Is it wrong of me to ask my daughter to pay us back for senior year if she doesn't graduate?

I’m a mother of 17-year-old twin girls. When I was married to my ex-husband (not their father), he was abusive in every way possible, wouldn’t hold a job. It took me a long time to get away from him. During the time with him, we moved a lot, the kids changed schools etc, because I was the only one contributing to the household income, and I couldn’t do it all on just my income. During this time, my girls were strong; they helped me a lot, were honor students, all of that. This was their middle school years, 6th-8th grade. They started high school, we moved once more, out of district. Their school allowed them to stay, since they only had 2 years of school left, and gave them special permission. The youngest of the twins was showing signs of depression. I sought therapy for her. She sees a psychiatrist, has medication and sees a therapist. When the pandemic started and the kids went virtual, both of the girl’s grades started to drop. The oldest of the twins has since gotten herself together. She dropped AP classes and is focusing on her grade level graduation requirement. The youngest of the twins just doesn’t seem to care. They’re in talks of revoking her special permission, with 5 months left until graduation. No matter what I do or say, she just doesn’t seem to care. We have had meetings with the school, counselors, teachers. The school even tried an intervention for her where they sat me, her, the principal and all of her teachers down together. She has been told a dozen times by a dozen people that graduation is in jeopardy. She has a support system. Her grandparents on my side, her dads side and both step-parents are involved. As are her aunts and uncles, both parents and step-parents. So, am I an assho!e mom for telling her that if she doesn’t graduate, she has to pay her parents back for the money that we have shelled out for senior year? At this point, we have spent (for both girls) $800 for senior pictures, $200 on yearbooks, $120 cap & gown, $250 on class rings. Her step-dad and I spent $2000 on the rental for senior week. I want my kids to experience and enjoy everything possible during their very unusual senior year and keep it as normal as we possibly can for them. She was diagnosed with depression, social anxiety, OCD, and ADHD, but we are actively treating those issues. And she has no issue getting up and going to work, no issue doing what SHE wants to do.

19 Likes

If shes that depressed she wont care if you tell her she has to pay for senior year. Does her therapist ever say why shes so depressed? Maybe switch therapists. Is there anyone she really respect and confides in? Sounds like there is something else going on that you dont know about. What does her twin think is happening?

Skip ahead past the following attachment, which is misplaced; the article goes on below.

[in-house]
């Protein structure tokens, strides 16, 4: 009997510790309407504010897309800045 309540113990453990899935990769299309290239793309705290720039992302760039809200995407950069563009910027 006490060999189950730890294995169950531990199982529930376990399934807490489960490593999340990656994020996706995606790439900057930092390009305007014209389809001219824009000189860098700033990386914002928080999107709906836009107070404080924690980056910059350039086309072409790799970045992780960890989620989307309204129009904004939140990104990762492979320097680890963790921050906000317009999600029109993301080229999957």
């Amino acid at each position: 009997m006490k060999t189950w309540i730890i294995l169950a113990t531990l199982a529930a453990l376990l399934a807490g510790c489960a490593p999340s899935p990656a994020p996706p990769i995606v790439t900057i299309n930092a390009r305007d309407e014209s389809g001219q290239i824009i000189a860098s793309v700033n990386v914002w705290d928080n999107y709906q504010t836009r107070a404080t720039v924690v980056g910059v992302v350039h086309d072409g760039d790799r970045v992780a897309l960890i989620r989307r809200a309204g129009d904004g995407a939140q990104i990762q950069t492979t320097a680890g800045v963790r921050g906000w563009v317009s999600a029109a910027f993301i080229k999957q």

She is struggling mentally, she didn’t actually chose this. Covid screwed everyone. Don’t cause her more issues.

2 Likes

It is absolutely wrong. While kudos to you for being an active participant in your child’s life you have not walked a mile in her shoes. You listed a laundry list of very serious issues that she is dealing with right now and yet you’re more concerned with the cost of senior activities than you are for why your child may not graduate. You talk about all these people that are supports in her life like because she has them she shouldn’t be struggling but clearly you don’t know what its like to feel alone in a crowded room. Be her mom, not her landlord.

6 Likes

When kids change suddenly and drastically there could be drugs involved.
ALSO…a friend’s daughter went from honor student to not going to school. Parents went off to work & she would go back home. The school called the mother after the girl was absent for almost a month to see if she was okay.

When they confronted her, they found out she had been raped at a party and she didn’t want to face any of her friends in school that were also at the party.

So please know it could be many different things. .

7 Likes

Seems to me that something at work is filling her “need hole” inside of her that home and school aren’t. Like the way she is treated or the way the people are. This could be a good or bad thing. In my case, it was a very bad thing. When I did those things to my mother… she didn’t punish me financially. She had to trust me, offer advice, and pray I didn’t fall too hard. Shes about to be a “adult” in her head. You’re losing control and she’s happy about it because she seems angry and uninterested in anything but what makes the pain better (or worse sometimes. Depression is weird.) So, yea idk if taking money will make a difference to her. Itll just make YOU more of the enemy and whomever is filling her with what she currently wants at work (good or bad attention) they will be even more of a hero. Right now is when my mother treaded very carefully on how she tried to force things on me as I was pushing away HARD.

1 Like

You are wrong to want any money from her for the senior year.

My opinion is if she’s not going to go to school she needs to get a job. Do not make her pay back any money, but you can start charging her room & board and demand she get a job if she’s not going to school nor even trying.
Also, Get her a different councilor. The one she has doesn’t seem to be doing the job. Get her on antidepressants too!

2 Likes